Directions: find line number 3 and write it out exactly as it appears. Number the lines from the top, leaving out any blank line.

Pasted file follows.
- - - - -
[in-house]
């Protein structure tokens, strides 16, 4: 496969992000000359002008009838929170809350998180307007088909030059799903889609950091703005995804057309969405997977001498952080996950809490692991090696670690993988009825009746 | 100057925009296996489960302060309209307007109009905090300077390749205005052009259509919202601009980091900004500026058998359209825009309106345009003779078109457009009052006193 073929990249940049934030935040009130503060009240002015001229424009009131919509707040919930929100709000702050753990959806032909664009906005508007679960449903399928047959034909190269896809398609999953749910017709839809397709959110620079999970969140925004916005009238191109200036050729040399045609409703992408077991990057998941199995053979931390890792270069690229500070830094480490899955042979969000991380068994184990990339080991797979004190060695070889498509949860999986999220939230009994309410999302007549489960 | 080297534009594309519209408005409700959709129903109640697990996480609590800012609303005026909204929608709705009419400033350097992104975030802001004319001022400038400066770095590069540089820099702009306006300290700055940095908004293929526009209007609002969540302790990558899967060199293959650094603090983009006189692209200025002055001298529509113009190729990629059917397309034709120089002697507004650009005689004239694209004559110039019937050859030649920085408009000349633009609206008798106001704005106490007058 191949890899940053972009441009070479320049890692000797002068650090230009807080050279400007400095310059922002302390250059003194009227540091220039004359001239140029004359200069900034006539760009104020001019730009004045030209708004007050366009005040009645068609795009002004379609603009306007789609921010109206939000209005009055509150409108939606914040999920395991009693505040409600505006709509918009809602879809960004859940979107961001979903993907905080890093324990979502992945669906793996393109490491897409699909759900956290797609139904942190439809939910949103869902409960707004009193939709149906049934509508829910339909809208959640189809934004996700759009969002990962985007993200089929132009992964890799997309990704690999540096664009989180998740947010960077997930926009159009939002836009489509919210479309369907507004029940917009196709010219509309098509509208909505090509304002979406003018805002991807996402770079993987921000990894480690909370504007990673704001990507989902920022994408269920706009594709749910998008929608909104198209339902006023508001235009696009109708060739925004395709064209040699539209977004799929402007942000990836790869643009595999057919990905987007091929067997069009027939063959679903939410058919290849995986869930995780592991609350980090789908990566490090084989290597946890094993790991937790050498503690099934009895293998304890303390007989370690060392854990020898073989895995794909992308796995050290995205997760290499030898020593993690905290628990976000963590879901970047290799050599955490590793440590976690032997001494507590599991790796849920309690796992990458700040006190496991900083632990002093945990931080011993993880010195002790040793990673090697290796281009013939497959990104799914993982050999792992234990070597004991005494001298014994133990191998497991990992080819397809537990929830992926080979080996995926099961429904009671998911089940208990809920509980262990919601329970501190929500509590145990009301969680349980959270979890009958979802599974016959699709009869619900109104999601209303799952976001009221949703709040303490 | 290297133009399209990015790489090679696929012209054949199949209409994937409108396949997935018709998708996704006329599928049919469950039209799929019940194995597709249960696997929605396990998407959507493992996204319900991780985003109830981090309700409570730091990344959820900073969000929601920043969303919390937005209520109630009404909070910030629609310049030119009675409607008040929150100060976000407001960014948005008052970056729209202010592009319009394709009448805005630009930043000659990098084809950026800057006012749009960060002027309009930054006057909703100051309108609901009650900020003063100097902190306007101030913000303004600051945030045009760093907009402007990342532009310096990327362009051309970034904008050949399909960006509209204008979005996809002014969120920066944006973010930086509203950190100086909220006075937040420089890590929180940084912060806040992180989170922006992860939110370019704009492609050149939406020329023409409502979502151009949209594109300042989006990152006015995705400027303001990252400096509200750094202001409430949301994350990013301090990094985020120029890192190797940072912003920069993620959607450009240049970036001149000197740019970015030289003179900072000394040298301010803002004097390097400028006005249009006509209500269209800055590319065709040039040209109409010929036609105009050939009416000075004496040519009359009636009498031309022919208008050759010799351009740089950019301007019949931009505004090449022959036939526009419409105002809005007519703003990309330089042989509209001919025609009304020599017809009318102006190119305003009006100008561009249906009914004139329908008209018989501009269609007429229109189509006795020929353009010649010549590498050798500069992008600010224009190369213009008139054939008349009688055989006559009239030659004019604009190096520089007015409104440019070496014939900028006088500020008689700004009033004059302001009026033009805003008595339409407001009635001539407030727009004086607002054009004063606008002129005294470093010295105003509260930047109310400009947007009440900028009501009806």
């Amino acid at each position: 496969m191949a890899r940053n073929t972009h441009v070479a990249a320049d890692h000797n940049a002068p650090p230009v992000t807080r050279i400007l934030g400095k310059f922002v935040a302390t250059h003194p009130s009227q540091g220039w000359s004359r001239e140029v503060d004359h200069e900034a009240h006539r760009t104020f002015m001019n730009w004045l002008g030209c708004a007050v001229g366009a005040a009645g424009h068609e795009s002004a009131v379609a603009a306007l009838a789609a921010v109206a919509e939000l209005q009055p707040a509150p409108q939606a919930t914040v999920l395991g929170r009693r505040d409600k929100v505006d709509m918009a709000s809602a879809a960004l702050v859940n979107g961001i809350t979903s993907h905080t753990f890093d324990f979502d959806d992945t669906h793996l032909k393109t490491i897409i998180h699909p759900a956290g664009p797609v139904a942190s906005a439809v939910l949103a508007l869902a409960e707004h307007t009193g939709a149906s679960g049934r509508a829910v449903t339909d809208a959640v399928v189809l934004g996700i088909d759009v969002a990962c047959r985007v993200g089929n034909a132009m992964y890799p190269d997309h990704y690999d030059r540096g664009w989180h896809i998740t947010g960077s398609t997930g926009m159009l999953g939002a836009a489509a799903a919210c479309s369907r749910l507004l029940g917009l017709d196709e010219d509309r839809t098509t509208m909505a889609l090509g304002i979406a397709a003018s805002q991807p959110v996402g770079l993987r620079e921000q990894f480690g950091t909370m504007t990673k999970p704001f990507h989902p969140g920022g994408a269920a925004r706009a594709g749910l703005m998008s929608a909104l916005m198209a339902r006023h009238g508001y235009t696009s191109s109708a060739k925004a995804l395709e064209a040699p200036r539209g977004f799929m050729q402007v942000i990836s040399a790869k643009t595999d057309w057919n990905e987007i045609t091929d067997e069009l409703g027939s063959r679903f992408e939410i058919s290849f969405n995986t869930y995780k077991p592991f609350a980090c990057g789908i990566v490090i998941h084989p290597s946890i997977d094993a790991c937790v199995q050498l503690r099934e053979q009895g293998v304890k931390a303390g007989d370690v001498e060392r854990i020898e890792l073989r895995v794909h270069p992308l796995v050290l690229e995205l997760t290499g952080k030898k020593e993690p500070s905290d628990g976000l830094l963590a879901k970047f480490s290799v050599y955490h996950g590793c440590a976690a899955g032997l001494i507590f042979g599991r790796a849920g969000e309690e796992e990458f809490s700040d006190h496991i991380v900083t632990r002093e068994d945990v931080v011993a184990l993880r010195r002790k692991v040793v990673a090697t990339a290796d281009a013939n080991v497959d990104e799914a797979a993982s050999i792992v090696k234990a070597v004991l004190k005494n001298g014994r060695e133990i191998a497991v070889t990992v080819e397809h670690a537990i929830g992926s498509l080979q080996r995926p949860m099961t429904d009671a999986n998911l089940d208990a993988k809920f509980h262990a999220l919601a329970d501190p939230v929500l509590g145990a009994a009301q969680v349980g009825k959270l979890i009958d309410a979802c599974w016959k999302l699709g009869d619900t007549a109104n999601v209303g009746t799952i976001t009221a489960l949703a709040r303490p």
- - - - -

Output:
């Amino acid at each position: 496969m191949a890899r940053n073929t972009h441009v070479a990249a320049d890692h000797n940049a002068p650090p230009v992000t807080r050279i400007l934030g400095k310059f922002v935040a302390t250059h003194p009130s009227q540091g220039w000359s004359r001239e140029v503060d004359h200069e900034a009240h006539r760009t104020f002015m001019n730009w004045l002008g030209c708004a007050v001229g366009a005040a009645g424009h068609e795009s002004a009131v379609a603009a306007l009838a789609a921010v109206a919509e939000l209005q009055p707040a509150p409108q939606a919930t914040v999920l395991g929170r009693r505040d409600k929100v505006d709509m918009a709000s809602a879809a960004l702050v859940n979107g961001i809350t979903s993907h905080t753990f890093d324990f979502d959806d992945t669906h793996l032909k393109t490491i897409i998180h699909p759900a956290g664009p797609v139904a942190s906005a439809v939910l949103a508007l869902a409960e707004h307007t009193g939709a149906s679960g049934r509508a829910v449903t339909d809208a959640v399928v189809l934004g996700i088909d759009v969002a990962c047959r985007v993200g089929n034909a132009m992964y890799p190269d997309h990704y690999d030059r540096g664009w989180h896809i998740t947010g960077s398609t997930g926009m159009l999953g939002a836009a489509a799903a919210c479309s369907r749910l507004l029940g917009l017709d196709e010219d509309r839809t098509t509208m909505a889609l090509g304002i979406a397709a003018s805002q991807p959110v996402g770079l993987r620079e921000q990894f480690g950091t909370m504007t990673k999970p704001f990507h989902p969140g920022g994408a269920a925004r706009a594709g749910l703005m998008s929608a909104l916005m198209a339902r006023h009238g508001y235009t696009s191109s109708a060739k925004a995804l395709e064209a040699p200036r539209g977004f799929m050729q402007v942000i990836s040399a790869k643009t595999d057309w057919n990905e987007i045609t091929d067997e069009l409703g027939s063959r679903f992408e939410i058919s290849f969405n995986t869930y995780k077991p592991f609350a980090c990057g789908i990566v490090i998941h084989p290597s946890i997977d094993a790991c937790v199995q050498l503690r099934e053979q009895g293998v304890k931390a303390g007989d370690v001498e060392r854990i020898e890792l073989r895995v794909h270069p992308l796995v050290l690229e995205l997760t290499g952080k030898k020593e993690p500070s905290d628990g976000l830094l963590a879901k970047f480490s290799v050599y955490h996950g590793c440590a976690a899955g032997l001494i507590f042979g599991r790796a849920g969000e309690e796992e990458f809490s700040d006190h496991i991380v900083t632990r002093e068994d945990v931080v011993a184990l993880r010195r002790k692991v040793v990673a090697t990339a290796d281009a013939n080991v497959d990104e799914a797979a993982s050999i792992v090696k234990a070597v004991l004190k005494n001298g014994r060695e133990i191998a497991v070889t990992v080819e397809h670690a537990i929830g992926s498509l080979q080996r995926p949860m099961t429904d009671a999986n998911l089940d208990a993988k809920f509980h262990a999220l919601a329970d501190p939230v929500l509590g145990a009994a009301q969680v349980g009825k959270l979890i009958d309410a979802c599974w016959k999302l699709g009869d619900t007549a109104n999601v209303g009746t799952i976001t009221a489960l949703a709040r303490p």